NLRP3-activated TAMs do not have direct proliferative effects on pancreatic tumor cells or induce PSC activation
We postulated that NLRP3-activated TAMs may directly induce tumor cell proliferation in PDA. To test this, we co-cultured NLRP3+/+ and NLRP3−/− macrophages with KPC-derived tumor cells. TAMs induced tumor cell proliferation in vitro as previously reported (Pollard, 2004). However, WT TAMs did not induce higher tumor cell proliferation compared with NLRP3−/− TAMs (Fig. 5 A). Similarly, exogenous NLRP3 ligation using alum did not endow macrophages with the capacity to differentially promote tumor cell proliferation (Fig. 5 A). Pancreatic stellate cells (PSCs) did not express NLRP3 (not depicted). Nevertheless, because we observed that NLRP3 deletion mitigated stromal fibrosis in vivo, we postulated that NLRP3 signaling in TAMs may increase their ability to activate PSCs. However, neither NLRP3 deletion nor NLRP3 ligation influenced the capacity of TAMs to promote PSC proliferation (Fig. 5 B) or expression of proinflammatory cytokines (Fig. 5 C). Collectively, these data suggest that NLRP3-activated TAMs do not directly enhance oncogenic properties in transformed epithelial cells or PSCs.
NLRP3 deletion induces immunogenic reprogramming of tumor-infiltrating macrophages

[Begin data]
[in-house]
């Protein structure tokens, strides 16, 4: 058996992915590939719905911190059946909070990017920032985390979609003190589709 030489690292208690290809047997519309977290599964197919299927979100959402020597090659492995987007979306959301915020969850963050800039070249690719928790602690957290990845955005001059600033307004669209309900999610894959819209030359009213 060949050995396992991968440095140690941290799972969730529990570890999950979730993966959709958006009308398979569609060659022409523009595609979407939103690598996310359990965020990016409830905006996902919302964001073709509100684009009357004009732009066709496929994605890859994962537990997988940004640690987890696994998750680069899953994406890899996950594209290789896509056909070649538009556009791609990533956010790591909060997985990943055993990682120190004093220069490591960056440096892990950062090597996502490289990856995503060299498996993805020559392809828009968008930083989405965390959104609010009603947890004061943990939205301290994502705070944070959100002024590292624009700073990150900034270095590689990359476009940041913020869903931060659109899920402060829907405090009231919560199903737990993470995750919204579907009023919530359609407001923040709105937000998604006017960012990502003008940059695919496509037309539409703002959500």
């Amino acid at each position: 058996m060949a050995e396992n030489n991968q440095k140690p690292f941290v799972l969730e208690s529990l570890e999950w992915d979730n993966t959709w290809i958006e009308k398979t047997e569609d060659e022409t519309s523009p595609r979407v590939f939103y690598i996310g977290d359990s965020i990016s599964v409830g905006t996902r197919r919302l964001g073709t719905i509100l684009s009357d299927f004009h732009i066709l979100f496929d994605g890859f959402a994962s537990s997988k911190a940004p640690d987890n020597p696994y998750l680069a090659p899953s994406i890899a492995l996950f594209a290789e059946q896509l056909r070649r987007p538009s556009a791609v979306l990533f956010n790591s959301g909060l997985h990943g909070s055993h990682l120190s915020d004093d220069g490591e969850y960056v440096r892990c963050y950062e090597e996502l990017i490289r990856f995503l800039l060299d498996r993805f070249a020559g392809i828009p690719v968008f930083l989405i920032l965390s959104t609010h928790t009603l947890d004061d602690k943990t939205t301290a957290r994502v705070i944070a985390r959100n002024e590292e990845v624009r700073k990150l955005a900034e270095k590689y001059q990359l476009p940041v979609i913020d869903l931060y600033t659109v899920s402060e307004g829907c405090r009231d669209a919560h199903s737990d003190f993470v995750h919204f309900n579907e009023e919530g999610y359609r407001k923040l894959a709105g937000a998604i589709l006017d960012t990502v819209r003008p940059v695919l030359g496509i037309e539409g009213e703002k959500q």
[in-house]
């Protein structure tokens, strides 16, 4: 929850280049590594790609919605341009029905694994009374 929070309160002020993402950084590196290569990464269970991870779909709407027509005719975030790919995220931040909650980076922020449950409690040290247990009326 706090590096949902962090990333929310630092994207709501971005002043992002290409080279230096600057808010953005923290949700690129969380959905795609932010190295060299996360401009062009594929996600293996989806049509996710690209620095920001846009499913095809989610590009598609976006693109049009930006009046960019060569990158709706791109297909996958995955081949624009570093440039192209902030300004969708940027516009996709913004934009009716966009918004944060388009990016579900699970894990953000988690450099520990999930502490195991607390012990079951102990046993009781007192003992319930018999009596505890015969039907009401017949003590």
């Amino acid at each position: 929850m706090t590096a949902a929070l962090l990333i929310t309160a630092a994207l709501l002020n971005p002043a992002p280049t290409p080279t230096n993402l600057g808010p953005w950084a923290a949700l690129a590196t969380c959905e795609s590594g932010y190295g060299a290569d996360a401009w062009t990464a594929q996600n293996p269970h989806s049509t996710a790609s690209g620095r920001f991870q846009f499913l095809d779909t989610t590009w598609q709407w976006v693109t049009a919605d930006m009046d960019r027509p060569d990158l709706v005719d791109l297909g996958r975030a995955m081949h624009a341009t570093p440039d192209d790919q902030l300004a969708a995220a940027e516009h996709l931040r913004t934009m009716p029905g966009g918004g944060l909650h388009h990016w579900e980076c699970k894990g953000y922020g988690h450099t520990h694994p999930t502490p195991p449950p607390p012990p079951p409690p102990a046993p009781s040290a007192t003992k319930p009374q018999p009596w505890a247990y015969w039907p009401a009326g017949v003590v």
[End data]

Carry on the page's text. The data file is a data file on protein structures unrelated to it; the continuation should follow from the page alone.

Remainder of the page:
We postulated that NLRP3 signaling may promote immune suppression within the PDA TME. Assessment of the innate immune infiltrate in orthotopic KPC tumors in WT and NLRP3−/− hosts suggested that NLRP3 deletion reduced the fraction of TAMs but did not alter the fraction of CD11c+MHCII+ DCs or Gr1+CD11b+ neutrophils and inflammatory monocytes in the TME (Fig. 6 A). Furthermore, NLRP3 deletion up-regulated TNF expression in TAMs but lowered IL-10 and CD206 expression, suggesting that NLRP3 deletion reprograms PDA-infiltrating macrophages toward an M1-like phenotype (Fig. 6, B and C). We postulated that the immunogenic differentiation of TAMs associated with NLRP3 deletion may reverse the immune-suppressive T cell phenotype characteristic of PDA (Seifert et al., 2016a). To test this using in vitro modeling, we activated spleen-derived CD8+ T cells using CD3/CD28 coligation and selectively co-cultured them with either NLRP3+/+ or NLRP3−/− TAMs harvested from orthotopic KPC tumors. Consistent with our hypothesis, whereas WT TAMs abrogated IFN-γ and CD44 expression in αCD3/CD28-stimulated CD8+ T cells, NLRP3−/− TAMs exhibited no inhibitory effects on T cell activation (Fig. 6, D and E). To determine whether NLRP3 signaling in TAMs adversely affects their capacity to induce adaptive immune responses to tumor antigen, WT and NLRP3−/− TAMs were harvested from orthotopic KPC tumors, loaded with OVA257–264 peptide, and used to activate OT-I T cells. WT TAMs only weakly induced antigen-restricted CD8+ T cell proliferation and were deficient in promoting T cell activation based on low expression of T-bet, CD44, and IFN-γ; conversely, NLRP3−/− TAMs induced vigorous CD8+ T cell proliferation and promoted a cytotoxic T cell phenotype (Fig. 6, F–I). Notably, IL-10 blockade rescued the capacity of NLRP3+/+ TAMs to present antigen (Fig. 6, F–I).